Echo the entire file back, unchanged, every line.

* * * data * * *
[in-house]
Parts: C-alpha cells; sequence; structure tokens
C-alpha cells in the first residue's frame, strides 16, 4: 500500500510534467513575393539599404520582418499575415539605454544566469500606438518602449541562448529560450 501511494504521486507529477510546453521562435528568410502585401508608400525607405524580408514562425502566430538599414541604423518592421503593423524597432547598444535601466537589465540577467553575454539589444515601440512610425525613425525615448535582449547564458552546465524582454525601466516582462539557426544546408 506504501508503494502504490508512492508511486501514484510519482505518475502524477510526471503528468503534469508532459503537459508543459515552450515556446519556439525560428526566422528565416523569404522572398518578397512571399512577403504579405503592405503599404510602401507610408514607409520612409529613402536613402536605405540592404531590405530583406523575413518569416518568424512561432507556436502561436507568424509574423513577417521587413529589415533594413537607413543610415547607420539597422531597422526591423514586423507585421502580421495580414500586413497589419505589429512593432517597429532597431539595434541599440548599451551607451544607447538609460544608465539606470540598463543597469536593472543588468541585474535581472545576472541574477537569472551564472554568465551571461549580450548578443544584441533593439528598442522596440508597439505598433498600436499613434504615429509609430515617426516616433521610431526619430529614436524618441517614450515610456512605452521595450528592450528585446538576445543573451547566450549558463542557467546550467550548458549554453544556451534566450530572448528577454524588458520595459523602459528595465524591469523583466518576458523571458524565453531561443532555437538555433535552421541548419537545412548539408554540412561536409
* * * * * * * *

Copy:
[in-house]
Parts: C-alpha cells; sequence; structure tokens
C-alpha cells in the first residue's frame, strides 16, 4: 500500500510534467513575393539599404520582418499575415539605454544566469500606438518602449541562448529560450 501511494504521486507529477510546453521562435528568410502585401508608400525607405524580408514562425502566430538599414541604423518592421503593423524597432547598444535601466537589465540577467553575454539589444515601440512610425525613425525615448535582449547564458552546465524582454525601466516582462539557426544546408 506504501508503494502504490508512492508511486501514484510519482505518475502524477510526471503528468503534469508532459503537459508543459515552450515556446519556439525560428526566422528565416523569404522572398518578397512571399512577403504579405503592405503599404510602401507610408514607409520612409529613402536613402536605405540592404531590405530583406523575413518569416518568424512561432507556436502561436507568424509574423513577417521587413529589415533594413537607413543610415547607420539597422531597422526591423514586423507585421502580421495580414500586413497589419505589429512593432517597429532597431539595434541599440548599451551607451544607447538609460544608465539606470540598463543597469536593472543588468541585474535581472545576472541574477537569472551564472554568465551571461549580450548578443544584441533593439528598442522596440508597439505598433498600436499613434504615429509609430515617426516616433521610431526619430529614436524618441517614450515610456512605452521595450528592450528585446538576445543573451547566450549558463542557467546550467550548458549554453544556451534566450530572448528577454524588458520595459523602459528595465524591469523583466518576458523571458524565453531561443532555437538555433535552421541548419537545412548539408554540412561536409